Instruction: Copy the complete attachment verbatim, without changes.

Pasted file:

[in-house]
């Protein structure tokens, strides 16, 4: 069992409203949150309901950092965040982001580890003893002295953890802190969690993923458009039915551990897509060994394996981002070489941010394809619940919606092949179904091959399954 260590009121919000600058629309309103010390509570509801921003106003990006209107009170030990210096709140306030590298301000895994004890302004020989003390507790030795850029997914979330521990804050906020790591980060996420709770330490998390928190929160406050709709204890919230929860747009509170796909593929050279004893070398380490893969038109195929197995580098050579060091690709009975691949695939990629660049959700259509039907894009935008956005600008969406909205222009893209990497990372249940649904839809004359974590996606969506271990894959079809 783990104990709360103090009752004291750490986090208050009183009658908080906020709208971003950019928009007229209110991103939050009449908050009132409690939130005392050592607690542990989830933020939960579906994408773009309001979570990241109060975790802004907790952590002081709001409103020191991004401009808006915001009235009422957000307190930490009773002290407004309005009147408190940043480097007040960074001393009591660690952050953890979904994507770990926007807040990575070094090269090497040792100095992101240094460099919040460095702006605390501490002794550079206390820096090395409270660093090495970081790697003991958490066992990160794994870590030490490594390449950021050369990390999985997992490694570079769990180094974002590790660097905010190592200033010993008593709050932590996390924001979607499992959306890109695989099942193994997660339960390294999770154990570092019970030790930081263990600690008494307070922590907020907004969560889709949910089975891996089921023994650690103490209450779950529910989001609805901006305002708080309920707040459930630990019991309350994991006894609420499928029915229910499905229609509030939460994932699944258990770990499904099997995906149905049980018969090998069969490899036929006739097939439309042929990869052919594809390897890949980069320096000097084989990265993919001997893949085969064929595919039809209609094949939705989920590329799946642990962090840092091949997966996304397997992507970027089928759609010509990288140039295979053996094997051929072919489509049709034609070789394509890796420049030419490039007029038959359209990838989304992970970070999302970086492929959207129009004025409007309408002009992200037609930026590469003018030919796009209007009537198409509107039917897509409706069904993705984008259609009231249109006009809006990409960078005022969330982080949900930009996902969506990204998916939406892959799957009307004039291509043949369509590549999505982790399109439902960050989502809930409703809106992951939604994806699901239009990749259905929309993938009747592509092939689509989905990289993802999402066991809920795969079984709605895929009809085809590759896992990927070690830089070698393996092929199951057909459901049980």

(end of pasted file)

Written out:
[in-house]
């Protein structure tokens, strides 16, 4: 069992409203949150309901950092965040982001580890003893002295953890802190969690993923458009039915551990897509060994394996981002070489941010394809619940919606092949179904091959399954 260590009121919000600058629309309103010390509570509801921003106003990006209107009170030990210096709140306030590298301000895994004890302004020989003390507790030795850029997914979330521990804050906020790591980060996420709770330490998390928190929160406050709709204890919230929860747009509170796909593929050279004893070398380490893969038109195929197995580098050579060091690709009975691949695939990629660049959700259509039907894009935008956005600008969406909205222009893209990497990372249940649904839809004359974590996606969506271990894959079809 783990104990709360103090009752004291750490986090208050009183009658908080906020709208971003950019928009007229209110991103939050009449908050009132409690939130005392050592607690542990989830933020939960579906994408773009309001979570990241109060975790802004907790952590002081709001409103020191991004401009808006915001009235009422957000307190930490009773002290407004309005009147408190940043480097007040960074001393009591660690952050953890979904994507770990926007807040990575070094090269090497040792100095992101240094460099919040460095702006605390501490002794550079206390820096090395409270660093090495970081790697003991958490066992990160794994870590030490490594390449950021050369990390999985997992490694570079769990180094974002590790660097905010190592200033010993008593709050932590996390924001979607499992959306890109695989099942193994997660339960390294999770154990570092019970030790930081263990600690008494307070922590907020907004969560889709949910089975891996089921023994650690103490209450779950529910989001609805901006305002708080309920707040459930630990019991309350994991006894609420499928029915229910499905229609509030939460994932699944258990770990499904099997995906149905049980018969090998069969490899036929006739097939439309042929990869052919594809390897890949980069320096000097084989990265993919001997893949085969064929595919039809209609094949939705989920590329799946642990962090840092091949997966996304397997992507970027089928759609010509990288140039295979053996094997051929072919489509049709034609070789394509890796420049030419490039007029038959359209990838989304992970970070999302970086492929959207129009004025409007309408002009992200037609930026590469003018030919796009209007009537198409509107039917897509409706069904993705984008259609009231249109006009809006990409960078005022969330982080949900930009996902969506990204998916939406892959799957009307004039291509043949369509590549999505982790399109439902960050989502809930409703809106992951939604994806699901239009990749259905929309993938009747592509092939689509989905990289993802999402066991809920795969079984709605895929009809085809590759896992990927070690830089070698393996092929199951057909459901049980």